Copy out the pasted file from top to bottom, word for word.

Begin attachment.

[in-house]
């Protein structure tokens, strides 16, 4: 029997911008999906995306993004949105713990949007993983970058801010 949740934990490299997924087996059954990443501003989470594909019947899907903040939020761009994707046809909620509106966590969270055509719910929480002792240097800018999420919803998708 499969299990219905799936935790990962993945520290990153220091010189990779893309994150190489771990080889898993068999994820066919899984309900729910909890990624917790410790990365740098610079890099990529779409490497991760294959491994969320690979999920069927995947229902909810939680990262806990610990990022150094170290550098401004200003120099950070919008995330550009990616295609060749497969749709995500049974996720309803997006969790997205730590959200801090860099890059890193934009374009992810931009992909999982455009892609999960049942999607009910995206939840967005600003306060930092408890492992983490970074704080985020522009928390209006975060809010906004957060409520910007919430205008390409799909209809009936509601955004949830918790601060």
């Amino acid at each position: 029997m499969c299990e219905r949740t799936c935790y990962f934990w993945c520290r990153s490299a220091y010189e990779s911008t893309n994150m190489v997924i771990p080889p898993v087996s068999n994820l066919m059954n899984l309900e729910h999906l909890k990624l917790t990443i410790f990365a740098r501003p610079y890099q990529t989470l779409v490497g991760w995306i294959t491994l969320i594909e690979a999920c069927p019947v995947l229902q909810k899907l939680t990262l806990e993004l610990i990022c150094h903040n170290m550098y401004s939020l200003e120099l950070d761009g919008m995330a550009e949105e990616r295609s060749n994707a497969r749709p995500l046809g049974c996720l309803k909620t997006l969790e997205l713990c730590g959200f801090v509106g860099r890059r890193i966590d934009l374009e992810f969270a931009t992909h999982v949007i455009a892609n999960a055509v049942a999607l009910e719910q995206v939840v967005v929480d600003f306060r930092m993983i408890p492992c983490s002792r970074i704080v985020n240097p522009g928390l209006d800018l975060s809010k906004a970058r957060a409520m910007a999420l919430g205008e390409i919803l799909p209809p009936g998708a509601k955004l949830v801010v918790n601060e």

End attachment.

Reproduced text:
[in-house]
């Protein structure tokens, strides 16, 4: 029997911008999906995306993004949105713990949007993983970058801010 949740934990490299997924087996059954990443501003989470594909019947899907903040939020761009994707046809909620509106966590969270055509719910929480002792240097800018999420919803998708 499969299990219905799936935790990962993945520290990153220091010189990779893309994150190489771990080889898993068999994820066919899984309900729910909890990624917790410790990365740098610079890099990529779409490497991760294959491994969320690979999920069927995947229902909810939680990262806990610990990022150094170290550098401004200003120099950070919008995330550009990616295609060749497969749709995500049974996720309803997006969790997205730590959200801090860099890059890193934009374009992810931009992909999982455009892609999960049942999607009910995206939840967005600003306060930092408890492992983490970074704080985020522009928390209006975060809010906004957060409520910007919430205008390409799909209809009936509601955004949830918790601060």
């Amino acid at each position: 029997m499969c299990e219905r949740t799936c935790y990962f934990w993945c520290r990153s490299a220091y010189e990779s911008t893309n994150m190489v997924i771990p080889p898993v087996s068999n994820l066919m059954n899984l309900e729910h999906l909890k990624l917790t990443i410790f990365a740098r501003p610079y890099q990529t989470l779409v490497g991760w995306i294959t491994l969320i594909e690979a999920c069927p019947v995947l229902q909810k899907l939680t990262l806990e993004l610990i990022c150094h903040n170290m550098y401004s939020l200003e120099l950070d761009g919008m995330a550009e949105e990616r295609s060749n994707a497969r749709p995500l046809g049974c996720l309803k909620t997006l969790e997205l713990c730590g959200f801090v509106g860099r890059r890193i966590d934009l374009e992810f969270a931009t992909h999982v949007i455009a892609n999960a055509v049942a999607l009910e719910q995206v939840v967005v929480d600003f306060r930092m993983i408890p492992c983490s002792r970074i704080v985020n240097p522009g928390l209006d800018l975060s809010k906004a970058r957060a409520m910007a999420l919430g205008e390409i919803l799909p209809p009936g998708a509601k955004l949830v801010v918790n601060e």